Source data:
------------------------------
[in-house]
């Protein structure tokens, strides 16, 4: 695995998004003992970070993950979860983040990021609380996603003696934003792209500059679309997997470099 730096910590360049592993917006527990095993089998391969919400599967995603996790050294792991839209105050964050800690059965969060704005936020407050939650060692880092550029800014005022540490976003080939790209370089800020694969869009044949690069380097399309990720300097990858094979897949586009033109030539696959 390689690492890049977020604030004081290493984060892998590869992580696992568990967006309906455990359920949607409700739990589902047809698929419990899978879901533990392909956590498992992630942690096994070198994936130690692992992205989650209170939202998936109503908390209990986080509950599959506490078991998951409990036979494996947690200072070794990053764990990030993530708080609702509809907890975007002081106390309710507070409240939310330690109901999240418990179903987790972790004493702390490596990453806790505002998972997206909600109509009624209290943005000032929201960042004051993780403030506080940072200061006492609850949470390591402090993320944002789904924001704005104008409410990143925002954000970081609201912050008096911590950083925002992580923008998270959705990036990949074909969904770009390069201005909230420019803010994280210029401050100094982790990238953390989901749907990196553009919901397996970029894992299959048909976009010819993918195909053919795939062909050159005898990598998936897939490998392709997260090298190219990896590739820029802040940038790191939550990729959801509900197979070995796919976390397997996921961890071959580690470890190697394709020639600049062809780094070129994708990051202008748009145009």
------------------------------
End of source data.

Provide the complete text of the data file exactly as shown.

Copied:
[in-house]
């Protein structure tokens, strides 16, 4: 695995998004003992970070993950979860983040990021609380996603003696934003792209500059679309997997470099 730096910590360049592993917006527990095993089998391969919400599967995603996790050294792991839209105050964050800690059965969060704005936020407050939650060692880092550029800014005022540490976003080939790209370089800020694969869009044949690069380097399309990720300097990858094979897949586009033109030539696959 390689690492890049977020604030004081290493984060892998590869992580696992568990967006309906455990359920949607409700739990589902047809698929419990899978879901533990392909956590498992992630942690096994070198994936130690692992992205989650209170939202998936109503908390209990986080509950599959506490078991998951409990036979494996947690200072070794990053764990990030993530708080609702509809907890975007002081106390309710507070409240939310330690109901999240418990179903987790972790004493702390490596990453806790505002998972997206909600109509009624209290943005000032929201960042004051993780403030506080940072200061006492609850949470390591402090993320944002789904924001704005104008409410990143925002954000970081609201912050008096911590950083925002992580923008998270959705990036990949074909969904770009390069201005909230420019803010994280210029401050100094982790990238953390989901749907990196553009919901397996970029894992299959048909976009010819993918195909053919795939062909050159005898990598998936897939490998392709997260090298190219990896590739820029802040940038790191939550990729959801509900197979070995796919976390397997996921961890071959580690470890190697394709020639600049062809780094070129994708990051202008748009145009």